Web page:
• The Hindu Law of Inheritance (Amendment) Act, 1929
  • The Hindu Women’s Right to Property Act, 1937
  • The Transfer of Property Act, 1882


  • Kailvelikkal Ambunh (Deceased) by LRs v H Ganesh Bhandary (AIR 1995 SC 2491)
  • Vineeta Sharma vs Rakesh Sharma, (2020) 9 SCC 1
  • Indrani Wahi v. Registrar of Cooperative Societies and Ors., AIR 2016 SC 1969.
  • Prakash & Ors. v. Phulavati & Ors., (2016) 2 SCC 36
  • Rajnesh v. Neha & Anr., Criminal Appeal No. 730 of 2020
  • Omprakash and Ors. V/s. Radhacharan and Ors., (2009) 15 SCC 66


  • Aditya Mehta , Manasvi Nandu and Tanya Singh, India: Supreme Court Clarifies The Law On      Maintenance,      Cyril      Amarchand      Mangaldas,      (11      February      2021), https://www.mondaq.com/india/family-law/1034570/supreme-court-clarifies-the-law-onmaintenance?type=popular#_ftn2
  • Archana Mishra, Towards Women’s Equal Right to Property – Recent Judicial Developments in India, Property Law Review (2016) 5 Prop L Rev 161, https://dx.doi.org/10.2139/ssrn.2672561
  • Balwant Jain, Inheriting assets after death of the owner, (February 25, 2021), https://housing.com/news/inheriting-assets-after-death-of-the-owner/
  • Divi Dutta and Anant Gupta, India: How to Claim One’s Rightful Share – Succession And Legal Heirship Certificate, Shardul Amarchand Mangaldas & Co, (11 July 2017), https://www.mondaq.com/india/wills-intestacy-estate-planning/609552/how-to-claimone39s-rightful-share-succession-and-legal-heirship-certificate
  • How will the property be distributed if I die without leaving a Will behind?, https://lawayz.com/how-will-the-property-be-distributed-if-i-die-without-leaving-a-willbehind/
  • Inheritance under   Muslim            law, https://districts.ecourts.gov.in/sites/default/files/jcj%20palakondawrkshp1.pdf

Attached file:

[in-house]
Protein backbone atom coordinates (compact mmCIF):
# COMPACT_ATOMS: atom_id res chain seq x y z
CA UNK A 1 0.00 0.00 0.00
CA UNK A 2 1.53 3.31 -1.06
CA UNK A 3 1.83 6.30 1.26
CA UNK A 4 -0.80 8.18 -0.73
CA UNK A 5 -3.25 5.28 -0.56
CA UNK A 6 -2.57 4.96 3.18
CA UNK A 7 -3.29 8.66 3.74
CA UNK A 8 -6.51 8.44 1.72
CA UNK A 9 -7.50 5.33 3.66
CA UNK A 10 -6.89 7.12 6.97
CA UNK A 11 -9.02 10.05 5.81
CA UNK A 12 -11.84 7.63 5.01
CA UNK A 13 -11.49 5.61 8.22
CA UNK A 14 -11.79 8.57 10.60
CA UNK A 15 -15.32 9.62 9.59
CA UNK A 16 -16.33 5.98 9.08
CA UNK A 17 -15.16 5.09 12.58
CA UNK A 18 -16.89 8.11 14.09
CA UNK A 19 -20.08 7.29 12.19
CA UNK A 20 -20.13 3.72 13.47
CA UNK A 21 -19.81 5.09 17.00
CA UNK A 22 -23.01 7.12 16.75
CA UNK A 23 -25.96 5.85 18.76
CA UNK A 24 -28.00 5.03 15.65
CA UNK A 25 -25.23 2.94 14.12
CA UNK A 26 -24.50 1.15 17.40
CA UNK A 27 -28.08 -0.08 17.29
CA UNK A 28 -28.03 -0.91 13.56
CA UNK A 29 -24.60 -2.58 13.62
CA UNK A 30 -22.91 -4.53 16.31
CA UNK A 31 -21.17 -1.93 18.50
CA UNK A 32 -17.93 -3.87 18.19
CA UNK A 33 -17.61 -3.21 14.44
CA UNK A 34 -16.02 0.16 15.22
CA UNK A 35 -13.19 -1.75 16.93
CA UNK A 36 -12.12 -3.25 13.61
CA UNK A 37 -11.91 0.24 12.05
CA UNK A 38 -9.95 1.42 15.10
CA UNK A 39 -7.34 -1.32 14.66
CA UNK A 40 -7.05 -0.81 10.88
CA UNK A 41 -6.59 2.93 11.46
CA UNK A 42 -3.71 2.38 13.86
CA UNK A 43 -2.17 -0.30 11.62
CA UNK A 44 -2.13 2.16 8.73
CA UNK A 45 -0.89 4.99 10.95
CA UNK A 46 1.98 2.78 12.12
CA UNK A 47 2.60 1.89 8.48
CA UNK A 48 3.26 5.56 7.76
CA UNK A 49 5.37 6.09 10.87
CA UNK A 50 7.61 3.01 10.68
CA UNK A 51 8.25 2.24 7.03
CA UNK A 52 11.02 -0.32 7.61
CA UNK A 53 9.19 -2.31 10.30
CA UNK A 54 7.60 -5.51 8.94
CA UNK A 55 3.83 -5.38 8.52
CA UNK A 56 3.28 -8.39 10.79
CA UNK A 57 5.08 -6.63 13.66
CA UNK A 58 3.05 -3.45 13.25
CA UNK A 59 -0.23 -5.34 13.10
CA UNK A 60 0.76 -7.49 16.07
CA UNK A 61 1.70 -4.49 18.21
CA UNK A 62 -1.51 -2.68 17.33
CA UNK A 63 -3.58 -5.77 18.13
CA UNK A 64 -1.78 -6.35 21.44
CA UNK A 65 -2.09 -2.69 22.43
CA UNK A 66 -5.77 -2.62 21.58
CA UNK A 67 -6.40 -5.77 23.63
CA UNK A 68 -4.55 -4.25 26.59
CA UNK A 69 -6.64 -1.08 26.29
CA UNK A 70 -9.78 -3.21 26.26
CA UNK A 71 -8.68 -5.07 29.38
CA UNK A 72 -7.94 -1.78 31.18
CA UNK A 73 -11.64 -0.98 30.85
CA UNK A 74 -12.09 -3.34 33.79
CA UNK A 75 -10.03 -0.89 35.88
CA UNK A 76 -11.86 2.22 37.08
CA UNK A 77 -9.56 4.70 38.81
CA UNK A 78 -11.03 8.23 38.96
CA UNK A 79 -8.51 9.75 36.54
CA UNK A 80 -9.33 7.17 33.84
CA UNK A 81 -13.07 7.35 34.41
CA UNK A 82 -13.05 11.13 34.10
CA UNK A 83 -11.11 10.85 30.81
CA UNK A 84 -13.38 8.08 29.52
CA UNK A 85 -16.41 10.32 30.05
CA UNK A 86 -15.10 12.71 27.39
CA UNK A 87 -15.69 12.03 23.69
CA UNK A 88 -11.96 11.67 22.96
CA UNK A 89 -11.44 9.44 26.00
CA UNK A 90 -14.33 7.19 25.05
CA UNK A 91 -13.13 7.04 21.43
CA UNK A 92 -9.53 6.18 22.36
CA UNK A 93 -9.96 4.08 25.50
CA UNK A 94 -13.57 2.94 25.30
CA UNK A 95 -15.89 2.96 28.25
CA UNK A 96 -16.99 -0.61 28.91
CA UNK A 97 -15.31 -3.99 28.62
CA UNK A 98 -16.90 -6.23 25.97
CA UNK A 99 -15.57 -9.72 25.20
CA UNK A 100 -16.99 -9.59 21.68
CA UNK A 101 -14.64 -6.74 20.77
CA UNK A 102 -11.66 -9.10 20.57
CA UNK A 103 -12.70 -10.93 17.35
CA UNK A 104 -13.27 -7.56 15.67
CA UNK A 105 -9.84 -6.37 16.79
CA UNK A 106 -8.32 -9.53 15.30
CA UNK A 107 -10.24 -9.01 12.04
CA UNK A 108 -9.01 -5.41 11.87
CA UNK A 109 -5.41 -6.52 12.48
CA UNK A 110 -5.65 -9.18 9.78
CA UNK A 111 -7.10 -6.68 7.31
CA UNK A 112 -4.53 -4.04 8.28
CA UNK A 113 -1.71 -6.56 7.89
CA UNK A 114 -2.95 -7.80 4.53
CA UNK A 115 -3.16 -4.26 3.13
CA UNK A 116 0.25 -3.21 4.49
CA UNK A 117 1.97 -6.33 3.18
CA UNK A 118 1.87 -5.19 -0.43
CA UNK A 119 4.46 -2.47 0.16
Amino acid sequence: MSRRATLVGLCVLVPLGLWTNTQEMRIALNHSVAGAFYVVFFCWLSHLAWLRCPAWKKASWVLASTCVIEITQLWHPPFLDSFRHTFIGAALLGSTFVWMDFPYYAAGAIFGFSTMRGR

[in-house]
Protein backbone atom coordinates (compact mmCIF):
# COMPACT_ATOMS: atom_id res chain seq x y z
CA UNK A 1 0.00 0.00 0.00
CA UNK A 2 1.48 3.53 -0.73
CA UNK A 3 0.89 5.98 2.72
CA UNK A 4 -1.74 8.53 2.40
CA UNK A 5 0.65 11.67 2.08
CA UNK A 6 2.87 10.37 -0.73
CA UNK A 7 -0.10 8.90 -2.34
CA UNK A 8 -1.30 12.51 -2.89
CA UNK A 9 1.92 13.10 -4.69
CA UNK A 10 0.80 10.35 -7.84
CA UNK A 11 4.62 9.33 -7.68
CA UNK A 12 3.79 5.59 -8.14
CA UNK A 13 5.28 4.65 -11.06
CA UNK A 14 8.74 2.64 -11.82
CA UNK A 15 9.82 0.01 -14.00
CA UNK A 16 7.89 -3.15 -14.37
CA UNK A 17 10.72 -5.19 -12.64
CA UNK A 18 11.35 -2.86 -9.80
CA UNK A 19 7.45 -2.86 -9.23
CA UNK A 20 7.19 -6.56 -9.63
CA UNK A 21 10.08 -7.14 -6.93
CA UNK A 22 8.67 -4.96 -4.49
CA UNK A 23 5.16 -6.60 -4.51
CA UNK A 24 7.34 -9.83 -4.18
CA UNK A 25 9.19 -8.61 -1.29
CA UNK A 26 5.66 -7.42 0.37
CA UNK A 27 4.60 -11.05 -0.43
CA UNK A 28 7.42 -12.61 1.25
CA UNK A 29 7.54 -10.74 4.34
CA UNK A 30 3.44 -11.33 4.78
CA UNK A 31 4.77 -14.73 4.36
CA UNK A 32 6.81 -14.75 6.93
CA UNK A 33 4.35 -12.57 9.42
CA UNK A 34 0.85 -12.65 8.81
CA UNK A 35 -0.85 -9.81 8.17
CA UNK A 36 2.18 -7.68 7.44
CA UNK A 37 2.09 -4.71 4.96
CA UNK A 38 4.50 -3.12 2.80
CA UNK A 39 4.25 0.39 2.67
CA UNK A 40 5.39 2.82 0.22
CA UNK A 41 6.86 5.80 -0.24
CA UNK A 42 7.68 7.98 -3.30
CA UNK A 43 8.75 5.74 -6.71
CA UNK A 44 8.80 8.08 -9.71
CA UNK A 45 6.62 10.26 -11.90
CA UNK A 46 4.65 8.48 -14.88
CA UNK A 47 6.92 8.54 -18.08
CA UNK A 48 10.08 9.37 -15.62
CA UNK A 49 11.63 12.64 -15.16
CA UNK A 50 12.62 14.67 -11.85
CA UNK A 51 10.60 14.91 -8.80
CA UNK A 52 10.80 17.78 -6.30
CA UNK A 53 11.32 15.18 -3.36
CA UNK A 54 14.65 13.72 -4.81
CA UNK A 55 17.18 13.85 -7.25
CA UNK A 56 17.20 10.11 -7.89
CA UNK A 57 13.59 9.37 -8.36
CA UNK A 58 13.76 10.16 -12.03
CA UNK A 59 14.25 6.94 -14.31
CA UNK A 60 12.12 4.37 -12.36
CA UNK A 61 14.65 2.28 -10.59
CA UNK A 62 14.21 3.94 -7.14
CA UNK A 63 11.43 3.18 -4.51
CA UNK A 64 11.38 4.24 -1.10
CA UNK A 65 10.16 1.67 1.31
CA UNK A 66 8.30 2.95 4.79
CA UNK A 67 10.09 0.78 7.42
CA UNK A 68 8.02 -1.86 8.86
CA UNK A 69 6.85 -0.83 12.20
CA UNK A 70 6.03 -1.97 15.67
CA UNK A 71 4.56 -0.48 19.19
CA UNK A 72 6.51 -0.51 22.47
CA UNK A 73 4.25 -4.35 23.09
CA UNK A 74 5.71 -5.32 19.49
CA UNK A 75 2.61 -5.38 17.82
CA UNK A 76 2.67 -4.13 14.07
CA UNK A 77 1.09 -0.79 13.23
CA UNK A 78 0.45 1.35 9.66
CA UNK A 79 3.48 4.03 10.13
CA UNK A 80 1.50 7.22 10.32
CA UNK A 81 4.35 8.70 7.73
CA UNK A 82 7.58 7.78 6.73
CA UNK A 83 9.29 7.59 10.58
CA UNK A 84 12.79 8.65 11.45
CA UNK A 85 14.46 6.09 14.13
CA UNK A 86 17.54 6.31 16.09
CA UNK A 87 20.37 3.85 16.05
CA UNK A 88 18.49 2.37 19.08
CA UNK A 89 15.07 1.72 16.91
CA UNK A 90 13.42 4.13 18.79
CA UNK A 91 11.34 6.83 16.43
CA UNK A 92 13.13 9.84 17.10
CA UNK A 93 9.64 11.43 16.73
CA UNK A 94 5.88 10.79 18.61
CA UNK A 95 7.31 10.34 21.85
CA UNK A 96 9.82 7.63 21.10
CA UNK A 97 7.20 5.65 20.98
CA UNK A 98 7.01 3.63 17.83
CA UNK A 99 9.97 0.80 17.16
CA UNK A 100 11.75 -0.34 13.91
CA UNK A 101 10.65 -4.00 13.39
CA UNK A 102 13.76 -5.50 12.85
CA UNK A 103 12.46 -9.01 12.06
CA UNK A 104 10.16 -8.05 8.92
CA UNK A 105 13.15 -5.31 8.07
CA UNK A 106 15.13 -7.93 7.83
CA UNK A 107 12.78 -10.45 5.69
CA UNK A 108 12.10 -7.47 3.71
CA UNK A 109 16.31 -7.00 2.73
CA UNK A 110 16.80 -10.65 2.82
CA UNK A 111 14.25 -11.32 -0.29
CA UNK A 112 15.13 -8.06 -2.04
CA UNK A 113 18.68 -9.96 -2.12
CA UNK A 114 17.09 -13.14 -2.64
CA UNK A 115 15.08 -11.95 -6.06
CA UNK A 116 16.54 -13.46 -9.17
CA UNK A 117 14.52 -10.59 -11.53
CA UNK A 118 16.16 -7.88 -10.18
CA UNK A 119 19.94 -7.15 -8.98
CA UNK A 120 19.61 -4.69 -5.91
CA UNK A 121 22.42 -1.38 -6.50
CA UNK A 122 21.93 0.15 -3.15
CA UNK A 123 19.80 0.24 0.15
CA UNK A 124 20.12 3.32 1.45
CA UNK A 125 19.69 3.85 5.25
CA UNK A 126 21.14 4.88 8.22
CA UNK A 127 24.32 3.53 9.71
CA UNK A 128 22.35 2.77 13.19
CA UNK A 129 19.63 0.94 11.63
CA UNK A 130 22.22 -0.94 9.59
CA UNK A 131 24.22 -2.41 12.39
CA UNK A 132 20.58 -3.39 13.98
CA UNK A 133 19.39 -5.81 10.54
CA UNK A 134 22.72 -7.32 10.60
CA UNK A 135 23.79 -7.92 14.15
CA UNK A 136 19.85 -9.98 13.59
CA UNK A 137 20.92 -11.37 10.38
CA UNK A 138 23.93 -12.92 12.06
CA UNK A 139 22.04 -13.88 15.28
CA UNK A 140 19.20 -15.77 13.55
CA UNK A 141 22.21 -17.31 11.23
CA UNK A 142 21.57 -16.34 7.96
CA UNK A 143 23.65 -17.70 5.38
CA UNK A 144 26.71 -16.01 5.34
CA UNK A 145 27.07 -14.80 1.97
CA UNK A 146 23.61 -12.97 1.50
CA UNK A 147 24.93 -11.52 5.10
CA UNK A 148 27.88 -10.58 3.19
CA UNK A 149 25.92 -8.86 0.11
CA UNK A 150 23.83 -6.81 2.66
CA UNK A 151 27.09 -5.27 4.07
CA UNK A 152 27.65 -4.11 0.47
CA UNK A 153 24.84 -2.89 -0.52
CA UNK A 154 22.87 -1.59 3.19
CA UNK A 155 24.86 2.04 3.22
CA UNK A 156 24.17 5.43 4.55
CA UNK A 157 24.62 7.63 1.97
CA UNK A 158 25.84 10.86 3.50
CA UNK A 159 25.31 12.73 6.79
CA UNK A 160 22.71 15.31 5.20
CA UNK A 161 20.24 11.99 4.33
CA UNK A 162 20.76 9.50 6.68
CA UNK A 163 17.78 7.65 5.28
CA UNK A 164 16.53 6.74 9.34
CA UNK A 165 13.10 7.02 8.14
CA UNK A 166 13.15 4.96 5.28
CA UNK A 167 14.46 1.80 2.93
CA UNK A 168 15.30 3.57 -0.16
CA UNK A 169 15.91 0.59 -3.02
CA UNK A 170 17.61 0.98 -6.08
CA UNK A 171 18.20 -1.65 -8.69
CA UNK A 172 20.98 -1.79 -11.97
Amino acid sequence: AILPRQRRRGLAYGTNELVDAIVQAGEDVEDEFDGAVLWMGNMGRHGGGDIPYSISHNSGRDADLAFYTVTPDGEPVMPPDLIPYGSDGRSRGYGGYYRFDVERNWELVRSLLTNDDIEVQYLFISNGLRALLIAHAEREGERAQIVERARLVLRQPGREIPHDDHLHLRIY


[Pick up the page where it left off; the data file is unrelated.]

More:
• Komal Rajak, Trajectories of Women’s Property Rights in India: A Reading of the Hindu Code    Bill,     (May   1,         2020), Volume:          12        issue:   1, https://doi.org/10.1177/2455328X19898420
  • Maneck Mulla and Jinal M. Shah, India: Property Of A Hindu Female Dying Intestate, (23 October 2018), M Mulla Associates, https://www.mondaq.com/india/wills-intestacyestate-planning/747976/property-of-a-hindu-female-dying-intestate?
  • Noopur, Processing       Housing           society             inheritance,     (March            26,             2021), https://adda.io/blog/2021/03/processing-housing-society-inheritance/
  • Olivia Y. Truong, Virtual Inheritance: Assigning More Virtual Property Rights, Syracuse
  • Science & Technology Law Reporter, https://jost.syr.edu/wp-content/uploads/3_TruongSSTLR-Vol.-21-Fall-2009-FINAL.pdf
  • Pengfei Ji, Discussion on Issues of Inheritance of Internet Virtual Property, Scientific Research Publishing Inc., https://www.scirp.org/html/1-7200987_54442.htm
  • Rachit Garg, Historical perspectives of Hindu law of inheritance, (September 28, 2020), https://blog.ipleaders.in/historical-perspectives-hindu-law-inheritance/
  • Shalabh Agarwal and Asoke Nath, A Comprehensive Study on Scope and Challenges in Digital Inheritance, International Journal of Scientific Research in Computer Science, Engineering and Information Technology, Volume 7, Issue 2, Page Number: 98-104, https://ijsrcseit.com/paper/CSEIT217225.pdf
  • Shekhar Agrawal, Succession Laws in India in a Nutshell, The Law Point, (Jun 26, 2020), https://www.thelawpoint.com/post/succession-laws-in-india-in-a-nutshell?utm_source=Mondaq&utm_medium=syndication&utm_campaign=LinkedInintegration
  • Solomon & Co., India: Co-Operative Societies – Transfer Of Ownership To A Nominee Upon Death Of A Member, https://www.mondaq.com/india/wills-intestacy-estateplanning/623826/co-operative-societies–transfer-of-ownership-to-a-nominee-upondeath-of-a-member?type=popular